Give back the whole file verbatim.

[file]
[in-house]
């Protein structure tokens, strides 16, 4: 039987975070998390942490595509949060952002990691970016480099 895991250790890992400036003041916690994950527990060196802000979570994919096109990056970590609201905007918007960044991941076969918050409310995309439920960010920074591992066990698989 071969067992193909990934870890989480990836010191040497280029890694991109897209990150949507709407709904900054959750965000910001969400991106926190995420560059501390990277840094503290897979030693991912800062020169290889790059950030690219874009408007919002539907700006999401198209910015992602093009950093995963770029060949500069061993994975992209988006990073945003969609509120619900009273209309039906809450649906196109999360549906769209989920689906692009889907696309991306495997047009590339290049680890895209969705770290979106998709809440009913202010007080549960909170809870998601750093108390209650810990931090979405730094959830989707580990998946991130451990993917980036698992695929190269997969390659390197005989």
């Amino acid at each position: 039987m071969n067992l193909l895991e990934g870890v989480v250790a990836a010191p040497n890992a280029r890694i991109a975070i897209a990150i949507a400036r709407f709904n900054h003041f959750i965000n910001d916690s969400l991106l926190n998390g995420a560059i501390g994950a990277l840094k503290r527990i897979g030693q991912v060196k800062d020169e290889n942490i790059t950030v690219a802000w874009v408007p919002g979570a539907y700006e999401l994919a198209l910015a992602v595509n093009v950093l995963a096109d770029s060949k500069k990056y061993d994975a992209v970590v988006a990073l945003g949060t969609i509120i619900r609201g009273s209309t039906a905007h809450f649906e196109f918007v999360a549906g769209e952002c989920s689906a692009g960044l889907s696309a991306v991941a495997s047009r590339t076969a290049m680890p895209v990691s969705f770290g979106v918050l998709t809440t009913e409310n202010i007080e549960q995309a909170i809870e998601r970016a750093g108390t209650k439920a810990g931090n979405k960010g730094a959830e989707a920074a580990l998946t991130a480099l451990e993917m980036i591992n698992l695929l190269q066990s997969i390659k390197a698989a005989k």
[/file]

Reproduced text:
[in-house]
């Protein structure tokens, strides 16, 4: 039987975070998390942490595509949060952002990691970016480099 895991250790890992400036003041916690994950527990060196802000979570994919096109990056970590609201905007918007960044991941076969918050409310995309439920960010920074591992066990698989 071969067992193909990934870890989480990836010191040497280029890694991109897209990150949507709407709904900054959750965000910001969400991106926190995420560059501390990277840094503290897979030693991912800062020169290889790059950030690219874009408007919002539907700006999401198209910015992602093009950093995963770029060949500069061993994975992209988006990073945003969609509120619900009273209309039906809450649906196109999360549906769209989920689906692009889907696309991306495997047009590339290049680890895209969705770290979106998709809440009913202010007080549960909170809870998601750093108390209650810990931090979405730094959830989707580990998946991130451990993917980036698992695929190269997969390659390197005989």
């Amino acid at each position: 039987m071969n067992l193909l895991e990934g870890v989480v250790a990836a010191p040497n890992a280029r890694i991109a975070i897209a990150i949507a400036r709407f709904n900054h003041f959750i965000n910001d916690s969400l991106l926190n998390g995420a560059i501390g994950a990277l840094k503290r527990i897979g030693q991912v060196k800062d020169e290889n942490i790059t950030v690219a802000w874009v408007p919002g979570a539907y700006e999401l994919a198209l910015a992602v595509n093009v950093l995963a096109d770029s060949k500069k990056y061993d994975a992209v970590v988006a990073l945003g949060t969609i509120i619900r609201g009273s209309t039906a905007h809450f649906e196109f918007v999360a549906g769209e952002c989920s689906a692009g960044l889907s696309a991306v991941a495997s047009r590339t076969a290049m680890p895209v990691s969705f770290g979106v918050l998709t809440t009913e409310n202010i007080e549960q995309a909170i809870e998601r970016a750093g108390t209650k439920a810990g931090n979405k960010g730094a959830e989707a920074a580990l998946t991130a480099l451990e993917m980036i591992n698992l695929l190269q066990s997969i390659k390197a698989a005989k």